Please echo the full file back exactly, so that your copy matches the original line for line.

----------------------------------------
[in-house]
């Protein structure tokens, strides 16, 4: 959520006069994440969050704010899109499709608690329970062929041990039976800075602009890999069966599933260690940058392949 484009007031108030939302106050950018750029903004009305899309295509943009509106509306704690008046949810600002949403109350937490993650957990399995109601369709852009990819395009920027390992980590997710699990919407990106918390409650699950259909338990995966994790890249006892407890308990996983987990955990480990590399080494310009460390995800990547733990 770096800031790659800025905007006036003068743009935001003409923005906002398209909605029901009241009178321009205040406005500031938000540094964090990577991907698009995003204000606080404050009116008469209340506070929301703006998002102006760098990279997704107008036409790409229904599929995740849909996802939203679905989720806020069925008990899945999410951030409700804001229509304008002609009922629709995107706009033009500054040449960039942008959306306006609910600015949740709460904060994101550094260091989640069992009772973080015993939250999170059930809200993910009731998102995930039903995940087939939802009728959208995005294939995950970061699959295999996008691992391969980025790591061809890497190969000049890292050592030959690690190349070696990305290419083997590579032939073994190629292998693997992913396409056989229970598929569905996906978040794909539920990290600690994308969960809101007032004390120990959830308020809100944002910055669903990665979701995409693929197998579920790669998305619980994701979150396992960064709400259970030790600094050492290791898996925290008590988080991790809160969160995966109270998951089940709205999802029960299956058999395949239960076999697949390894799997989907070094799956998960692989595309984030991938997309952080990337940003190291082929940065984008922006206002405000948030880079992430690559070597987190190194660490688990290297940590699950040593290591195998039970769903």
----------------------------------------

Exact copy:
[in-house]
């Protein structure tokens, strides 16, 4: 959520006069994440969050704010899109499709608690329970062929041990039976800075602009890999069966599933260690940058392949 484009007031108030939302106050950018750029903004009305899309295509943009509106509306704690008046949810600002949403109350937490993650957990399995109601369709852009990819395009920027390992980590997710699990919407990106918390409650699950259909338990995966994790890249006892407890308990996983987990955990480990590399080494310009460390995800990547733990 770096800031790659800025905007006036003068743009935001003409923005906002398209909605029901009241009178321009205040406005500031938000540094964090990577991907698009995003204000606080404050009116008469209340506070929301703006998002102006760098990279997704107008036409790409229904599929995740849909996802939203679905989720806020069925008990899945999410951030409700804001229509304008002609009922629709995107706009033009500054040449960039942008959306306006609910600015949740709460904060994101550094260091989640069992009772973080015993939250999170059930809200993910009731998102995930039903995940087939939802009728959208995005294939995950970061699959295999996008691992391969980025790591061809890497190969000049890292050592030959690690190349070696990305290419083997590579032939073994190629292998693997992913396409056989229970598929569905996906978040794909539920990290600690994308969960809101007032004390120990959830308020809100944002910055669903990665979701995409693929197998579920790669998305619980994701979150396992960064709400259970030790600094050492290791898996925290008590988080991790809160969160995966109270998951089940709205999802029960299956058999395949239960076999697949390894799997989907070094799956998960692989595309984030991938997309952080990337940003190291082929940065984008922006206002405000948030880079992430690559070597987190190194660490688990290297940590699950040593290591195998039970769903």